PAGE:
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Faye Kachur Online W131 Class Guide: Home

This guide is to assist students enrolled in Professor Kachur's W131 Online Course.


This guide will assist students in finding resources for their paper on the future of the workplace. Topics on this subject can be very diverse. Students will have to conduct multiple searches to find the resources they need. If you are having difficulty finding resources for your paper, you can email the Librarian, or call the Reference Desk at 219-980-6582. 

Internet Sources to Find Ideas

Use all of the sources below to get ideas on how to focus your topic.

Strategies for Narrowing the Research Topic

The most common challenge when beginning to write a research paper is narrowing down your topic. Even if your professor gives you a specific topic to study, it will almost never be so specific that you won’t have to narrow it down at least to some degree [besides, grading fifty papers that are all on exactly the same thing is very boring!].

A topic is too broad to be managable when you find that you have too many different, and oftentimes conflicting and only remotely related, ideas about how to investigate the research problem. While you will want to start the writing process by considering a variety of different approaches to studying the problem, you will need to narrow the focus of your research at some point so don't attempt to do too much in one paper.

Here are some strategies to help focus your topic into something more manageable:

  • Aspect -- choose one lens through which to view the research problem, or look at just one facet of it [e.g., rather than studying the role of food in Eastern religious rituals; study the role of food in Hindu ceremonies, or, the role of one particular type of food among several religions].
  • Components -- determine if your initial variables or unit of analyses can be broken into smaller parts, which can then be analyzed more precisely [e.g., a study of tobacco use among adolescents can focus on just chewing tobacco rather than all forms of usage or, rather than adolescents in general, focus on female adolescents of a certain age who smoke].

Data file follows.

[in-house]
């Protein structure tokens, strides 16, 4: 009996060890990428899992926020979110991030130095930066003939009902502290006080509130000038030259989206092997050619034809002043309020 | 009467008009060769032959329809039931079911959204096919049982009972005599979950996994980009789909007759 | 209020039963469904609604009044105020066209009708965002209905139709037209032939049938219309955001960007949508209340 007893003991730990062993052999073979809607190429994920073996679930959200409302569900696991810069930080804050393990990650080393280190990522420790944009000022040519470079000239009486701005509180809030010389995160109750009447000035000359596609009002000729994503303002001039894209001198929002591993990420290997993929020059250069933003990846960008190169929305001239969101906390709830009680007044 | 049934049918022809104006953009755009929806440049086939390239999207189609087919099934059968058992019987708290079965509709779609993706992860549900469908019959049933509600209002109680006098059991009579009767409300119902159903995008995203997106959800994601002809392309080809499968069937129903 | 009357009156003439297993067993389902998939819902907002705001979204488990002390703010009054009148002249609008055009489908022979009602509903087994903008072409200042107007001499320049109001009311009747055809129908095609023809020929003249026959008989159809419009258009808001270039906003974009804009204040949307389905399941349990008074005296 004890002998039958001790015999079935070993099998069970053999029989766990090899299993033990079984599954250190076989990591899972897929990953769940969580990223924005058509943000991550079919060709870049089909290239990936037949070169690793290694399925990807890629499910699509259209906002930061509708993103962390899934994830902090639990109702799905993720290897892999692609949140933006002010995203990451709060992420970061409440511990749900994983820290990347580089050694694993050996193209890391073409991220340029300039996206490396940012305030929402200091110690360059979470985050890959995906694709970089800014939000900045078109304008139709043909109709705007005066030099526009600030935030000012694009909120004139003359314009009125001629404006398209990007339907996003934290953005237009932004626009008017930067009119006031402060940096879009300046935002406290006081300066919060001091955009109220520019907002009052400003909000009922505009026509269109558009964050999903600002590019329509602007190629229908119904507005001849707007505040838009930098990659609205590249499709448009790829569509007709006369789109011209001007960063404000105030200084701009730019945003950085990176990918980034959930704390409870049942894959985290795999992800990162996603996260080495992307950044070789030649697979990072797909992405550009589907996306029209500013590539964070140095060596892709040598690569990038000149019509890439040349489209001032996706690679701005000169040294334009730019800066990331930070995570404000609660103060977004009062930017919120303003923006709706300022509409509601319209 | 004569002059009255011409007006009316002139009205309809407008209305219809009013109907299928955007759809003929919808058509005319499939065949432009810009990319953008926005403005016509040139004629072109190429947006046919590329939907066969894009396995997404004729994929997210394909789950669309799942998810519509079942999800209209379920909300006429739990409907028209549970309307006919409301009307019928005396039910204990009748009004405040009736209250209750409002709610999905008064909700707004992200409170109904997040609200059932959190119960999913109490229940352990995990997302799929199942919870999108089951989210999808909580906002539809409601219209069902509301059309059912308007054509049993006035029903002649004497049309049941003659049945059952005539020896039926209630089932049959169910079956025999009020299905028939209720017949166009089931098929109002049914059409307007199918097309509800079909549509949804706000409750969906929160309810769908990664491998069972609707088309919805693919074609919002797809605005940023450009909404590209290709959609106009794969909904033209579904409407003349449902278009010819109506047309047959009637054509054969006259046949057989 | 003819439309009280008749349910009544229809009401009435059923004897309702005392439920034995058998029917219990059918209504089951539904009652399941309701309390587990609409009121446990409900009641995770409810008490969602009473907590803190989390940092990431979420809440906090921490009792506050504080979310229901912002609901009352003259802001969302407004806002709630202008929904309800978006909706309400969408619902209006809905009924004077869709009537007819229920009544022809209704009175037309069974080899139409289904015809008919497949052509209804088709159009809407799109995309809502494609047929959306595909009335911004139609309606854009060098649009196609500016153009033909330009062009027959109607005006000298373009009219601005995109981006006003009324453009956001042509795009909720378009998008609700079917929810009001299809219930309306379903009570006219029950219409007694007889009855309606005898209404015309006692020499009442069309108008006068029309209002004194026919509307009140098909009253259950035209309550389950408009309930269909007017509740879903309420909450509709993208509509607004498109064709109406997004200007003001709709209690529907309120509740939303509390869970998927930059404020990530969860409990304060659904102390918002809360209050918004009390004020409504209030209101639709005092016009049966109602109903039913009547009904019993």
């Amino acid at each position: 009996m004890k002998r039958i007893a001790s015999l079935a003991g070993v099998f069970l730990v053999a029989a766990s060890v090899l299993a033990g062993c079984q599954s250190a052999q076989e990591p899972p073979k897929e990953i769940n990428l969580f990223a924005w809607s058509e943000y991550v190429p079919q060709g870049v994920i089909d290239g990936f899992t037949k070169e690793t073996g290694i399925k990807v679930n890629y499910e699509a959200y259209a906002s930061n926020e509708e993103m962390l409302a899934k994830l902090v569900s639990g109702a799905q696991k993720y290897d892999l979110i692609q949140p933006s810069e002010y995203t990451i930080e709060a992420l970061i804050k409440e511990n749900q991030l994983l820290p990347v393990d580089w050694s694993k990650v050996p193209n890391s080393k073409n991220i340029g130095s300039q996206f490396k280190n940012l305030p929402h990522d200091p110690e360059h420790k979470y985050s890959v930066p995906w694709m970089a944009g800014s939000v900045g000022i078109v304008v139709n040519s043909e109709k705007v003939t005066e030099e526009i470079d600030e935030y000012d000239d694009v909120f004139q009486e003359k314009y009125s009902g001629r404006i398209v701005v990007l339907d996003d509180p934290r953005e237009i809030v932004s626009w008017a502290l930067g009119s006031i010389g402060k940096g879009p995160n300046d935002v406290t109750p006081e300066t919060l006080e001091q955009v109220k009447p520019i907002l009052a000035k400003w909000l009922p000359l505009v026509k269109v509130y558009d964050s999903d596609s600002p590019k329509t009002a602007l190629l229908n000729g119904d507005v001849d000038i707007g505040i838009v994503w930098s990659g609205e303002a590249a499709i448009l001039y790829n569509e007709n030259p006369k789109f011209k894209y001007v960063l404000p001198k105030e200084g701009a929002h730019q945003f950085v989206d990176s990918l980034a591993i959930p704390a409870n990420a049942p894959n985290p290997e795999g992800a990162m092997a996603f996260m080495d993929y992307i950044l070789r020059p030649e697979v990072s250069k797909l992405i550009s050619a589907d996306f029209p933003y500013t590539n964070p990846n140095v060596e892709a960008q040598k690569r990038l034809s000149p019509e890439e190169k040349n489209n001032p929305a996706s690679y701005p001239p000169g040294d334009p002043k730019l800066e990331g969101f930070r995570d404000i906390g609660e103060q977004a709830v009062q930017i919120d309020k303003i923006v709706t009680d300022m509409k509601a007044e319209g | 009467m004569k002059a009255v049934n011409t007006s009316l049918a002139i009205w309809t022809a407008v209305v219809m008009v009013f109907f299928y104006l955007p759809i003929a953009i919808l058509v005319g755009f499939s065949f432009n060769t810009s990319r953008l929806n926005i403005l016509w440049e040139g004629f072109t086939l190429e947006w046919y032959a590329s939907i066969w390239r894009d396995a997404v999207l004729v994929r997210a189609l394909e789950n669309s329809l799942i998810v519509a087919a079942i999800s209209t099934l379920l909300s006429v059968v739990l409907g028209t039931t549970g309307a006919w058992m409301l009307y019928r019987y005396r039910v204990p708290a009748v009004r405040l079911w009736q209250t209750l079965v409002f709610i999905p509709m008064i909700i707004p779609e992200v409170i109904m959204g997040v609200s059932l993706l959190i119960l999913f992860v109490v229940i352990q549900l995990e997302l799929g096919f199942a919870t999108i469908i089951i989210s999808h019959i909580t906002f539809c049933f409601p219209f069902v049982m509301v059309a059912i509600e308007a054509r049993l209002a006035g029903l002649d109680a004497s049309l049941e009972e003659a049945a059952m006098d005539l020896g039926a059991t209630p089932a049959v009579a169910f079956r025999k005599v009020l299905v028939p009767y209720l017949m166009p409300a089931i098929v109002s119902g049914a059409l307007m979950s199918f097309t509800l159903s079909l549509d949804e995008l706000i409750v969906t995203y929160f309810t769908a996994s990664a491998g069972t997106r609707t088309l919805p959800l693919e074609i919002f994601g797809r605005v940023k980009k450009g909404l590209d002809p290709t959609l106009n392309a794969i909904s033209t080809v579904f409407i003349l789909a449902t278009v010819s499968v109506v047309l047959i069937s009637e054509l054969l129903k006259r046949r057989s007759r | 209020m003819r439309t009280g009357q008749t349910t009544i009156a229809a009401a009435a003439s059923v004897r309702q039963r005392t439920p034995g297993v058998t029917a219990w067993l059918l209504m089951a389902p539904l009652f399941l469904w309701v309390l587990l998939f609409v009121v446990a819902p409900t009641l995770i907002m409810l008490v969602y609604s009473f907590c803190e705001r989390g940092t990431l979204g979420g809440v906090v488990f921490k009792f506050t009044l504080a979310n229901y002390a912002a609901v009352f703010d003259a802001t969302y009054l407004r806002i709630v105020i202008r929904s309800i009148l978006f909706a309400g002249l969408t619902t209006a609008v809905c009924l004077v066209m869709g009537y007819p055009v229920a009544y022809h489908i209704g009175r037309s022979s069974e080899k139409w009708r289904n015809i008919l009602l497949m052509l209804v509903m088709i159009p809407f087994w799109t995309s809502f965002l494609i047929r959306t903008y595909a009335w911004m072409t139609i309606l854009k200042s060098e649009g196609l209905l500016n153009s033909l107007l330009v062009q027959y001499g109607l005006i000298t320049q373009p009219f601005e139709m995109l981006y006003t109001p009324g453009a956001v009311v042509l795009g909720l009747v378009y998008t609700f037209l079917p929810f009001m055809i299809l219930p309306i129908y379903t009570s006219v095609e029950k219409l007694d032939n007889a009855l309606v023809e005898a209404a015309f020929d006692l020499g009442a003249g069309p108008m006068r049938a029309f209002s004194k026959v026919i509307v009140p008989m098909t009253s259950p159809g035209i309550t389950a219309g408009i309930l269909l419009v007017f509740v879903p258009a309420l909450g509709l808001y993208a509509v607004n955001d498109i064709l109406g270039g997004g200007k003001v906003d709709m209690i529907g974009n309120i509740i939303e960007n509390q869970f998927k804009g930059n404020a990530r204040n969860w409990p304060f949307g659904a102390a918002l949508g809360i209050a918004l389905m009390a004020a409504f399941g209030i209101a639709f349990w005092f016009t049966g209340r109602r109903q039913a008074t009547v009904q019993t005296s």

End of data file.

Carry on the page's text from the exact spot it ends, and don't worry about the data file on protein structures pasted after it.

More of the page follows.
• Place -- the smaller the area of analysis, the more narrow the focus [e.g., rather than study trade relations in West Africa, study trade relations between Niger and Cameroon].
  • Relationship -- how do two or more different perspectives or variables relate to one another? [e.g., cause/effect, compare/contrast, contemporary/historical, group/individual, male/female, opinion/reason, problem/solution].
  • Time -- the shorter the time period, the more narrow the focus.
  • Type -- focus your topic in terms of a specific type or class of people, places, or things [e.g., a study of traffic patterns near schools can focus only on SUVs, or just student drivers, or just the timing of stoplights in the area].
  • Combination -- use two or more of the above strategies to focus your topic very narrowly.

NOTE: Apply one of the above first to determine if that gives you a manageable study; combining multiple strategies risks creating the opposite problem--your topic becomes too narrowly defined and you can't locate enough research or data to support your study.

University of Southern California

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Libré Booker
(219) 980-6547